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Tom Gurney BSc (Hons) is an art history expert with over 20 years experience
Published on June 19, 2020 / Updated on October 14, 2023
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The Perspective with a Portico was a masterpiece during its time. Painted during the Rococo era, the picture opened up a different angle to the oil and canvas paintings in the 18th century. Canaletto (born Giovanni Antonio Canal) credits the painting's fame to the wise tutorial from his father who doubled up as his mentor and teacher.

Most of his painting have a topographical bias, thanks to the environment he grew in. He was inspired by nature, architecture and Venice - his homeland. The painting was done and completed between 1763 and 1765. Done on canvas using oil, it showed a glimpse of a staircase into the horizon in a bright afternoon. Canaletto was a master in the capriccio genre – an architectural-inspired form of painting. The painting is an opening to a veranda which is highly guarded. There are dogs chained to the pillars with an armed man walking by. It measured 51.5 inches high and 36.6 inches wide. In the middle ground, some stairs lead to the upper deck of the building. The background is dominated by high walls build with an aristocratic taste. This painting depicts nobility and all the trappings of wealth and power. The house architectural design and the sense of belonging gives the viewer the front seat into a Portico (the entrance into a mansion).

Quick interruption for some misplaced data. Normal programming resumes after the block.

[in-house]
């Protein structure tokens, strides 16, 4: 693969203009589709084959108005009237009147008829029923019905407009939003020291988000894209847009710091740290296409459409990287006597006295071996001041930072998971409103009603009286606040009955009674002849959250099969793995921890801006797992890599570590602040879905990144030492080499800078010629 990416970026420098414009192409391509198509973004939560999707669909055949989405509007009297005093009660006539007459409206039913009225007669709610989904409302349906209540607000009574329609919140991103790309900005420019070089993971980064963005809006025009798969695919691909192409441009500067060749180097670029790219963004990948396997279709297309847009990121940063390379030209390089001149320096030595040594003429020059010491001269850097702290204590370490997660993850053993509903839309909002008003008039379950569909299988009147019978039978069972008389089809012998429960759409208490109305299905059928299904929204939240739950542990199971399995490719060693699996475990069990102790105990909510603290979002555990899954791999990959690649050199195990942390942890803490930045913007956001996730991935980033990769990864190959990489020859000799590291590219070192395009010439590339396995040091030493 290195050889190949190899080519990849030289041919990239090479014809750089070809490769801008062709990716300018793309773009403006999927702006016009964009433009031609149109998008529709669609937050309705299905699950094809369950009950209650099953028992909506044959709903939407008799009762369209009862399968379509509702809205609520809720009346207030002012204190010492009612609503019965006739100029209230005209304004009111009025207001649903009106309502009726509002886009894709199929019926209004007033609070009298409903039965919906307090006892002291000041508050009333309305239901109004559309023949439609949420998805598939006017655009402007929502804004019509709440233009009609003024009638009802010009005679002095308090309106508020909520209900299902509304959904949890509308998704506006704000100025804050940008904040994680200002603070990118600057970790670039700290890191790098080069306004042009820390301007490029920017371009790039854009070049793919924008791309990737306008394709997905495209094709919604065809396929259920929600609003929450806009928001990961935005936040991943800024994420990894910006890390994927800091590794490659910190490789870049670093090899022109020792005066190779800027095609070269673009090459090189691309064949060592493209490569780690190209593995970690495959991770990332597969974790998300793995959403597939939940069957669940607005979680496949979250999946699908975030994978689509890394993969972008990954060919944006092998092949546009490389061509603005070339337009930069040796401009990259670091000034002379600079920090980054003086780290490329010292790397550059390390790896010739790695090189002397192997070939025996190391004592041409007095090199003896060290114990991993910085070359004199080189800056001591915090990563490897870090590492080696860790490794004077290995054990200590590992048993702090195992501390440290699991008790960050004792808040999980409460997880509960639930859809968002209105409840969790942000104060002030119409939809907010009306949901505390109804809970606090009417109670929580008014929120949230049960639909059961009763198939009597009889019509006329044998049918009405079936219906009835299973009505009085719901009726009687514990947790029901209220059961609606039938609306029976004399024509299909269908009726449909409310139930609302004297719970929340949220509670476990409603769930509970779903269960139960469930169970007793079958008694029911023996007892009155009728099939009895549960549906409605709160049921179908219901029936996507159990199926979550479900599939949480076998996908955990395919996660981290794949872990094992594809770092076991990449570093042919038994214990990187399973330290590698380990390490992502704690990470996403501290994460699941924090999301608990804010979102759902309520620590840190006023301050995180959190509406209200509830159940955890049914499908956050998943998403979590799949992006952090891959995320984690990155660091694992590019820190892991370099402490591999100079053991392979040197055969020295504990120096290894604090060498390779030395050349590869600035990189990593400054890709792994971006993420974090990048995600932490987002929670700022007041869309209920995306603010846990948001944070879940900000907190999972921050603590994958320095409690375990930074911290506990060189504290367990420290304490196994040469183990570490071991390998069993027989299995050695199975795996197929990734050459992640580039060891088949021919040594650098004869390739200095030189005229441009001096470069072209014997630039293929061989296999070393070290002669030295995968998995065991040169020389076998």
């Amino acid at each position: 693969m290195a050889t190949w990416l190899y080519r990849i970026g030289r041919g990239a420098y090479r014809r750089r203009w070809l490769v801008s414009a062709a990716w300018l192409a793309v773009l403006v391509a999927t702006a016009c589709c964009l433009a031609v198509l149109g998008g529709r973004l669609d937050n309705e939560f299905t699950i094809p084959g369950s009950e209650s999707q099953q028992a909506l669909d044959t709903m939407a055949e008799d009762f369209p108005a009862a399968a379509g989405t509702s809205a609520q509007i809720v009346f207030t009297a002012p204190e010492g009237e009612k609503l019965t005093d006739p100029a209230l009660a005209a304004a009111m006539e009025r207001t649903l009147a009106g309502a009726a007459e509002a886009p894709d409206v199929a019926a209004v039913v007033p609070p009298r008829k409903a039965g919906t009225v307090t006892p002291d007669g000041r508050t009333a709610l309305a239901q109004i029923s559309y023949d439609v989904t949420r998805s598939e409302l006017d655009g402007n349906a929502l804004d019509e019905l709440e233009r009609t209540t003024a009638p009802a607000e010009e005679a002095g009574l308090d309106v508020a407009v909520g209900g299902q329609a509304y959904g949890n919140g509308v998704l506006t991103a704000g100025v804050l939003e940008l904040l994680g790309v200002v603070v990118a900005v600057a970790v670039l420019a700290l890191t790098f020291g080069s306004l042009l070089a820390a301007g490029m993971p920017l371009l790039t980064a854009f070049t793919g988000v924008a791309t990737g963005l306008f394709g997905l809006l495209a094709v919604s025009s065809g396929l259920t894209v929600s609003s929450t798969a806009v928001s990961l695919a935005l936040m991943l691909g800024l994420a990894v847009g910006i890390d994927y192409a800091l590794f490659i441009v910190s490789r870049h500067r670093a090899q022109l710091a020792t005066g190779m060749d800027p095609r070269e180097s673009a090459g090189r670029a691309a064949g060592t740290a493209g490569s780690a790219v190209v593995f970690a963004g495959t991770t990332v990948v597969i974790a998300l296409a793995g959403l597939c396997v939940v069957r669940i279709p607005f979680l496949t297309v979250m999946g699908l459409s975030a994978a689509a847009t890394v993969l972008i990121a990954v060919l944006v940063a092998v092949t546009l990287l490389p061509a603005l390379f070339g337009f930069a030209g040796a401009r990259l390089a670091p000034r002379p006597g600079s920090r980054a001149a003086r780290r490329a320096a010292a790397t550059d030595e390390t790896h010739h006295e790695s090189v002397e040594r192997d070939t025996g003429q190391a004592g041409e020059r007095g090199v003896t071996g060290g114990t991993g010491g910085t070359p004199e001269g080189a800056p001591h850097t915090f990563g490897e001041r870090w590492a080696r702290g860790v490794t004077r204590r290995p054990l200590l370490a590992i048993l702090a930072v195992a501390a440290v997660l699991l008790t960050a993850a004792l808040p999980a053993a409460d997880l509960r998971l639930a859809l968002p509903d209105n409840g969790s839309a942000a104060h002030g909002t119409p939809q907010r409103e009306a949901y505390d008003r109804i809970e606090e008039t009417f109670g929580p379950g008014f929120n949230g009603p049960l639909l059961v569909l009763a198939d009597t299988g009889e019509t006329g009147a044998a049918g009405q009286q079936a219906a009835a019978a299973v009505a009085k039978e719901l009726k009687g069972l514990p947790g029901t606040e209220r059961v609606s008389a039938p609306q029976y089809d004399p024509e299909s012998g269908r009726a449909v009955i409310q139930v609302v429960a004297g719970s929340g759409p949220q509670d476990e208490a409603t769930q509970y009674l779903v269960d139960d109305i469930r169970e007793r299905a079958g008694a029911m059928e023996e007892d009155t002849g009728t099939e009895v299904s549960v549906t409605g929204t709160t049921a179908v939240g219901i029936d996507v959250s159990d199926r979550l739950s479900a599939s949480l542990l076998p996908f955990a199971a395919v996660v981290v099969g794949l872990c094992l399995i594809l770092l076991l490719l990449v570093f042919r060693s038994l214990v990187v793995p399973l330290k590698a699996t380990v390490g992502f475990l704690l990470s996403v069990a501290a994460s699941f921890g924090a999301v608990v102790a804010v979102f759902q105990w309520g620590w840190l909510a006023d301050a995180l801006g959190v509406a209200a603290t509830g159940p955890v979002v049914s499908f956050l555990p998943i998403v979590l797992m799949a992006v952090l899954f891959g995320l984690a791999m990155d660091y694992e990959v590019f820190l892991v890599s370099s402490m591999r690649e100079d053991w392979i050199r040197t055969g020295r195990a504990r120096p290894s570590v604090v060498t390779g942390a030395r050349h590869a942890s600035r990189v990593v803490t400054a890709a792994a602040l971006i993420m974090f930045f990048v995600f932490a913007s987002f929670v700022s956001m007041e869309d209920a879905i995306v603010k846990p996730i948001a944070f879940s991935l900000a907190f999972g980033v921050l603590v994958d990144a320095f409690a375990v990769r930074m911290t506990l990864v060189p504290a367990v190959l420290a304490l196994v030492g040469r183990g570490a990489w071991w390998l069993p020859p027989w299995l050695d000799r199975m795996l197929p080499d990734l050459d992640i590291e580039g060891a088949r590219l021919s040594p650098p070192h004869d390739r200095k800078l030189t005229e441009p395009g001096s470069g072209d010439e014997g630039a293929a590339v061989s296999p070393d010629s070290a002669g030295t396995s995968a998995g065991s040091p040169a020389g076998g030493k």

Canaletto was inspired by the Ca' d'Oro. It was done at the Gallery of the Academy in honour of the leadership position he was given at the institution. Other paintings done in the same year include the Scala dei Giganti (1765), Santa Maria Zobenigo and The School of San Marco. His biggest artistic influence was Giovanni Paolo Pannini whose drawing of the Venetian landscape was breath-taking. Most of his paintings were a representation of his hometown, especially the river. His Rococo signature style combined art, architecture and colours. His influence transcended into England in the mid-18th century. His pupils included Francesco Guardi, Gabriele Bella, Bernardo Bellotto, Giuseppe Bison and Giuseppe Moretti. The Perspective with a Portico was first given to Academia as a gift. It was exhibited at the Saint Mark’s Square and taken back to the Academy where it is housed till today.